Thomas Parry, a freshman biomedical major, said before the basketball teams’ recent success, he also didn’t consider UB a sports school. Parry said now that he is at UB, the school offers the “full on” college sports experience he was looking for.
“I definitely wanted to go to a school that was serious about sports,” Parry said. “UB really offers that and it helped in my decision to come here.”
There is a “widespread effect” on attendance when one of the revenue programs [football, men’s basketball and women’s basketball] alone is having success, according to Russell. The success of one UB team can be used to promote another, according to Russell. This gives athletics the ability to promote from season to season instead of year to year.
Russell said UB football offers a “less intense” option for families when compared to the Bills, even with the commitment to having a strong student section.
“UB football is a family-friendly sporting experience,” Russell said. “We target the surrounding suburbs … by trying to have something for everybody. You can come for the concert, there is face-painting in Stampede Square, there’s the rock-climbing wall [and] we also added food trucks. We try to do all this while keeping it an affordable ticket for whoever is going.”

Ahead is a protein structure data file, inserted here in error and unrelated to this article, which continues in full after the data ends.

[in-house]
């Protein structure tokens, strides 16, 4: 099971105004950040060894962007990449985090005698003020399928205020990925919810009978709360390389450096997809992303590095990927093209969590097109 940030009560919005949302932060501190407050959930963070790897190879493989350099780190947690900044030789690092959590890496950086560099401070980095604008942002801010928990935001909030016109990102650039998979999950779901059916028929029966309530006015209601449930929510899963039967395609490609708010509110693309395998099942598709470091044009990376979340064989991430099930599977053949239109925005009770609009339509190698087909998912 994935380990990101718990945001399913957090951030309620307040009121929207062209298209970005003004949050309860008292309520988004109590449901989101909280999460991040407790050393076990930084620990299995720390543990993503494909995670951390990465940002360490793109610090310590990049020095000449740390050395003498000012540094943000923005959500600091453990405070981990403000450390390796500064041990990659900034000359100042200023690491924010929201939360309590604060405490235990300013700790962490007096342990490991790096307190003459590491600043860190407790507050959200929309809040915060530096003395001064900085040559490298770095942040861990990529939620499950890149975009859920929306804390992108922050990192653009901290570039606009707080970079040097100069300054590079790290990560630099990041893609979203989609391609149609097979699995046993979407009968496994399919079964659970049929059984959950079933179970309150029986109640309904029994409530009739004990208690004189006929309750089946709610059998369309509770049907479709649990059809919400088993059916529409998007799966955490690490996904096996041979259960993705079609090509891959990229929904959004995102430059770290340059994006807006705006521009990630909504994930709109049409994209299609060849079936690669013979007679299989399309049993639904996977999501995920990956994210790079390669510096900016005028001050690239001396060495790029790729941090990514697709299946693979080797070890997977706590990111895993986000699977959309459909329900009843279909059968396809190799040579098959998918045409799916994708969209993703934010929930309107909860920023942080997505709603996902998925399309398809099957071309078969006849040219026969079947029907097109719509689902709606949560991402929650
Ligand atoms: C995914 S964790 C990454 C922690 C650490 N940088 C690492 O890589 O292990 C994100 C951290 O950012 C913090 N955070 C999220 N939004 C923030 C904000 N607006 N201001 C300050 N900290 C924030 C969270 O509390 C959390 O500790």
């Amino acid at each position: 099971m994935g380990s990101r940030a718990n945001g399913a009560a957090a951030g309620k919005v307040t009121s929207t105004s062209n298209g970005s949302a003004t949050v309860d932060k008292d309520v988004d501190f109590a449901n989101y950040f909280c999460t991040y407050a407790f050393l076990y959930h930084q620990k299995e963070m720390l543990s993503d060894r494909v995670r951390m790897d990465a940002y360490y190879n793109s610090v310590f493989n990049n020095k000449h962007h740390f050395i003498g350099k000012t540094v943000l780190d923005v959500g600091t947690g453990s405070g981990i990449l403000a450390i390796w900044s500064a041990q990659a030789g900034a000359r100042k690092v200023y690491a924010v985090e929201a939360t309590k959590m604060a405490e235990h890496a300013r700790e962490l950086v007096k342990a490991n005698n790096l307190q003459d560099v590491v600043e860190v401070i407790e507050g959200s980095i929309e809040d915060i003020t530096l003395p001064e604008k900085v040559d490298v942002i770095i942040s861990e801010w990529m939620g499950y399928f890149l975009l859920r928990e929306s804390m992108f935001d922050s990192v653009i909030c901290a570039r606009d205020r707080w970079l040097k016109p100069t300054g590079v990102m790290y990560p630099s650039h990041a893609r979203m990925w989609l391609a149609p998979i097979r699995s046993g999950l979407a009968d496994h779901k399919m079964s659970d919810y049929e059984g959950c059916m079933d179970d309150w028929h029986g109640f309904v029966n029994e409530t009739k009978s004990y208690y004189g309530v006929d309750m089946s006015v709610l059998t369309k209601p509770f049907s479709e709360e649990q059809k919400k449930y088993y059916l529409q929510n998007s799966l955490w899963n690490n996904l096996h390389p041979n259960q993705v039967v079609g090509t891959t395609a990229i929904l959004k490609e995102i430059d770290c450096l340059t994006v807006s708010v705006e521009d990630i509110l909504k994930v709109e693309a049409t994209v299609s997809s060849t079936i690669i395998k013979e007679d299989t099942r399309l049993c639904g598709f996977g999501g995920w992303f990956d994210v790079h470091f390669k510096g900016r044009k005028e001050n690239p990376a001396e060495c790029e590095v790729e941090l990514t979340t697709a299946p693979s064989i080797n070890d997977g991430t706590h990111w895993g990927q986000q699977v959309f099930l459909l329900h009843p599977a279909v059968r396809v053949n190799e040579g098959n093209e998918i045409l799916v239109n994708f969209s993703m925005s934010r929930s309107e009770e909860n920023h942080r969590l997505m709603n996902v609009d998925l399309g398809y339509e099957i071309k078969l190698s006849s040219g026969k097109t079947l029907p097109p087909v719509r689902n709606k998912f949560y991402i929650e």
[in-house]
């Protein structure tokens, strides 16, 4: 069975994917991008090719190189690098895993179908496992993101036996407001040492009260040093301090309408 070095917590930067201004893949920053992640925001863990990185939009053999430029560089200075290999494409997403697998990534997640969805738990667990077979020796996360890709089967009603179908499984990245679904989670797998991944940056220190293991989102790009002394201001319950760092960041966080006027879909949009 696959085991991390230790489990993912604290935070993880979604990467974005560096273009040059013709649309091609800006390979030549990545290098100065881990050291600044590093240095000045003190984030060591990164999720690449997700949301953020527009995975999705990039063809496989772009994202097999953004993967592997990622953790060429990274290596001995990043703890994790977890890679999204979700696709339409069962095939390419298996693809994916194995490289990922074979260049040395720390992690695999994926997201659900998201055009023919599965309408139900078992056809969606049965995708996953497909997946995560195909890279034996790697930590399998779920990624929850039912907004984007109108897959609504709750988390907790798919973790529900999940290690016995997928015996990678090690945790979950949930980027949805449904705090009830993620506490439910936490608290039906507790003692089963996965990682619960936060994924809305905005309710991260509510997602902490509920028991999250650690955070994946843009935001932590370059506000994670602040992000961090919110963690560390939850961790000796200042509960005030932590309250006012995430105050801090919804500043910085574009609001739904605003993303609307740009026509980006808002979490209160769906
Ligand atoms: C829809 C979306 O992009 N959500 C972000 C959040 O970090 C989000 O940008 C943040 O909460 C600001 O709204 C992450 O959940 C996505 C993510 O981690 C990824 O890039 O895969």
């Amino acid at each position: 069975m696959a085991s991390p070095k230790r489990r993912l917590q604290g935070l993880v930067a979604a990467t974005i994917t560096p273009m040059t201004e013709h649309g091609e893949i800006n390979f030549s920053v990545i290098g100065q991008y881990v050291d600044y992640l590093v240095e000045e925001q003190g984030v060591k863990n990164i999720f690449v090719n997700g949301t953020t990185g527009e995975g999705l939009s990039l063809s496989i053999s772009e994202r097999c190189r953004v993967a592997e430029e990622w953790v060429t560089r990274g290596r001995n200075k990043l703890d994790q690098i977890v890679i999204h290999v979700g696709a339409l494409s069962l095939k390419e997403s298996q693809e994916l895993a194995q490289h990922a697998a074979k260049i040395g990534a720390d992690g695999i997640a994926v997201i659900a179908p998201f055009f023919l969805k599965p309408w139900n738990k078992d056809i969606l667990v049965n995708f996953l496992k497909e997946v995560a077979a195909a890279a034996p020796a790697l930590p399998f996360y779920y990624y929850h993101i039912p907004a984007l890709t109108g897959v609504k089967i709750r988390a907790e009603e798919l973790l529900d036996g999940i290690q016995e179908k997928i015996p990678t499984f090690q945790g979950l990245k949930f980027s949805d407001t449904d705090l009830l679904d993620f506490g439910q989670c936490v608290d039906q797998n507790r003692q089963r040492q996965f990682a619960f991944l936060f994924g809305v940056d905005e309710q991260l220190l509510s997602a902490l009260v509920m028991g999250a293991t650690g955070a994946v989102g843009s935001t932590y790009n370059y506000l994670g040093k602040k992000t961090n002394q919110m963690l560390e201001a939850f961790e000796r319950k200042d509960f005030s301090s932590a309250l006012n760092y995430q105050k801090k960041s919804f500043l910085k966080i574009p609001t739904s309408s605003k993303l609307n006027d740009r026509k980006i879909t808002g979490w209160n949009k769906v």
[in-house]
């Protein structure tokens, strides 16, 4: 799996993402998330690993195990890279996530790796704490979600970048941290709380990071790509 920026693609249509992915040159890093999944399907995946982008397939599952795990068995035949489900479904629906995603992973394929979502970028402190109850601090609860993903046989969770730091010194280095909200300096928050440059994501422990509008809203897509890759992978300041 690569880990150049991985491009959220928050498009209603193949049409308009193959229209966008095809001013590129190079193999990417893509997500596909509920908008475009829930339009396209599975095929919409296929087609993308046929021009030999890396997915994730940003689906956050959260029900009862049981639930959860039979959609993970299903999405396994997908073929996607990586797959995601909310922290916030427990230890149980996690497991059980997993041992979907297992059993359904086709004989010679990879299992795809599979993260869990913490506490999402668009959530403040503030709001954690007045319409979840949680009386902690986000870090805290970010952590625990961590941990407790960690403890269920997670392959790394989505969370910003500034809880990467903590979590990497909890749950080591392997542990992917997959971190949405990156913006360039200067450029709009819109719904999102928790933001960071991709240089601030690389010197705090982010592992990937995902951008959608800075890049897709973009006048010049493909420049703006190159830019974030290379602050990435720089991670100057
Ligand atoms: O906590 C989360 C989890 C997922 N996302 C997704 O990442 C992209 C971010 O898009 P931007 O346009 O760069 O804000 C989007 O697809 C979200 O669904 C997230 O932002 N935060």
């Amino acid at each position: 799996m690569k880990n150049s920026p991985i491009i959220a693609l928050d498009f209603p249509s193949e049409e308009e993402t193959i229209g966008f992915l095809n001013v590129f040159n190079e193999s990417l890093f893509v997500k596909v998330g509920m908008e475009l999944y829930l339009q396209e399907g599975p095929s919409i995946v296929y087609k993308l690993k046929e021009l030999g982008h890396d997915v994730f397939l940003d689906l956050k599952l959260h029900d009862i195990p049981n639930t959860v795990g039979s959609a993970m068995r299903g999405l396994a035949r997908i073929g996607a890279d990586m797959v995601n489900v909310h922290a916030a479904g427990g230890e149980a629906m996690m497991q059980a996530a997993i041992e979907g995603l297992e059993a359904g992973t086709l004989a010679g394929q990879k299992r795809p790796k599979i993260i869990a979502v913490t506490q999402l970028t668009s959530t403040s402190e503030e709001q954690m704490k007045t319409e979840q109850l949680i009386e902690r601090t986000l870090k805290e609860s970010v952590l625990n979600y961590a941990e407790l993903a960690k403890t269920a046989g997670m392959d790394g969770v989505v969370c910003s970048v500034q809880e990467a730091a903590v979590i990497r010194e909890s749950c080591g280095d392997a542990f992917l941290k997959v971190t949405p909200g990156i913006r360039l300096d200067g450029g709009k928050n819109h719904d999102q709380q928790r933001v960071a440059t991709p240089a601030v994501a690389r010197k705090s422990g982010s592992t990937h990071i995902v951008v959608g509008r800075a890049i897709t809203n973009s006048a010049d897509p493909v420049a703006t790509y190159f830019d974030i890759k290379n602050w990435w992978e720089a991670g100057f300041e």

Undergraduate students can attend the game for free, while graduate students have to pay $10. Single-game tickets cost $30 with group rates starting at $15 per seat. Blue and White Priority season tickets cost $225 per seat with discounts available for staff and alumni.
Russell said that the more selective ticket options, like the $10,000 12-person box suite season tickets, are easier to sell when attendance and team success are strong. She said the boxes are marketed toward corporations and business groups to create more clients for other aspects of athletics, such as sponsorships.
“The more of a hot ticket item you can make the games, the easier it is to get those businesses to buy whole boxes for the season,” Russell said.
In 2017, athletics earned $1.1 million for ticket sales, $84,966 for programs, novelties, parking and concession sales and $925,352 for royalties, licensing, advertisement and sponsorships. Marketing had a budget of $1.2 million for 2017.
Russell said there are students, locals and businesses that don’t have an interest in sports and are much harder to market toward. She said even though she would like to convince them to attend, the marketing strategy is more focused around the, “die-hard sports fans Buffalo is known for.”
Alumni Arena, the UB Stampede and UB Stadium have ads that promote upcoming games, while groups like True Blue oversee promotions in the Student Union. On Wednesday, True Blue ran a merchandise give-away to promote Saturday’s game against the Eastern Michigan Eagles.
UB’s brand continues to grow with three more men’s basketball games being added to national broadcasting on ESPN and CBS this past Monday. With numbers already up and teams looking better this season, athletics seems primed to have one of its strongest attendance years to date.